The very suggestion that this man might be the Messiah, no matter how remote in their thinking, cannot be allowed to be introduced to them as a possibility. The Pharisees and scribes and Herodians cannot tolerate that. If the people get any idea about Him being the Messiah, the game is up as far as the Pharisees are concerned, because Jesus has already blasted them in Matthew 5-7-7 and said that their righteousness does not equal that necessary for the Kingdom, and their treatment of every dimension of life, religious and secular, is in violation of God's original intention. They can't possibly survive the exaltation of Jesus Christ; it would be the end of them.
So we move to word three, the accusation. Look at what they say in verse 24. "Now when the Pharisees heard it they said, 'This fellow does not cast out demons except by Beelzebub, the ruler of the demons.'" The phrase 'this fellow' is a way to translate a derisive concept. It means 'nobody,' a nondescript 'whoever He is,' a 'no one from nowhere' approach. They are saying, "This can't be the Messiah. We can't even tolerate such a thought. What He does is by Satan's power."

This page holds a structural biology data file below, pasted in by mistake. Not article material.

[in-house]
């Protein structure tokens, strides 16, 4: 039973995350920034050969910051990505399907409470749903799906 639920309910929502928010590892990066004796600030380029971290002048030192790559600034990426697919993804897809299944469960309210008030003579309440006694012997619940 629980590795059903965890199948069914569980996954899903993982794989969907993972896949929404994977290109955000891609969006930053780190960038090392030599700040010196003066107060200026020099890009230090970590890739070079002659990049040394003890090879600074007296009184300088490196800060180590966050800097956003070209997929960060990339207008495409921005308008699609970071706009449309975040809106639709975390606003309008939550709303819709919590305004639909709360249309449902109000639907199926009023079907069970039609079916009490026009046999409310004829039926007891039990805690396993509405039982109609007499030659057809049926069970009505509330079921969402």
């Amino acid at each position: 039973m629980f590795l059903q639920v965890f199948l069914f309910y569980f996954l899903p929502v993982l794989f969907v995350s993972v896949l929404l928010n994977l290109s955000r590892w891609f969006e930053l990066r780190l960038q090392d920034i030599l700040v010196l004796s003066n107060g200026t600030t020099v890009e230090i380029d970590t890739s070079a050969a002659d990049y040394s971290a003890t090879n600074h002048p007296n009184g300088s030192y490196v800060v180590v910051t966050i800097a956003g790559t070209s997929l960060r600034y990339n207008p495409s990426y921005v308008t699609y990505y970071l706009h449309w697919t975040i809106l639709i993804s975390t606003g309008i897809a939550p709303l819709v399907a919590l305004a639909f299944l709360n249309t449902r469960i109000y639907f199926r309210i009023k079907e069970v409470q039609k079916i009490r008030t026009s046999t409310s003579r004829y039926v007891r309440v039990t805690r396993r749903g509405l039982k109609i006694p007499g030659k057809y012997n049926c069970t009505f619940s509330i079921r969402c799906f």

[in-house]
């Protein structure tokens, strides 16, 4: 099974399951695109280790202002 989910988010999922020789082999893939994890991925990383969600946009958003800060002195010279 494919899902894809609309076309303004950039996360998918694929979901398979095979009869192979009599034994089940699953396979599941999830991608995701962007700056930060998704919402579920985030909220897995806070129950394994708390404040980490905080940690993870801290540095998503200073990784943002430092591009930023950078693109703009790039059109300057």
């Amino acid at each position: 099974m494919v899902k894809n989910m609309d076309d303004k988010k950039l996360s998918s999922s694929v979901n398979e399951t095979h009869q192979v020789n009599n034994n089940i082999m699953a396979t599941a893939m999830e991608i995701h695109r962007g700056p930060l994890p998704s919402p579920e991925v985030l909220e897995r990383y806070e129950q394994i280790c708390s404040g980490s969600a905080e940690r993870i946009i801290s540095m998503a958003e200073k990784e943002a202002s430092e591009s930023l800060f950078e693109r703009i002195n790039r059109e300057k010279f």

If you look at this verse, you'll see that the Pharisees heard it and responded, but you don't see where they were or who they said it to, so we have to pull in a little bit of help from the other gospels. The best we can reconstruct is that Jesus had probably gone inside a house, and was in there with the people around Him, and they were saying, "This can't be the Messiah, can it?" The Pharisees, of course, had gathered on the outside of the house, so they were separated from Jesus by some distance, so they began to poison the crowd. They are saying this to the people, not to Jesus. Another good indicator of that is in verse 25. It says, "Jesus knew their thoughts," which assumes that He didn't hear what they said in His own ear, but He doesn't need to hear, because He can read minds.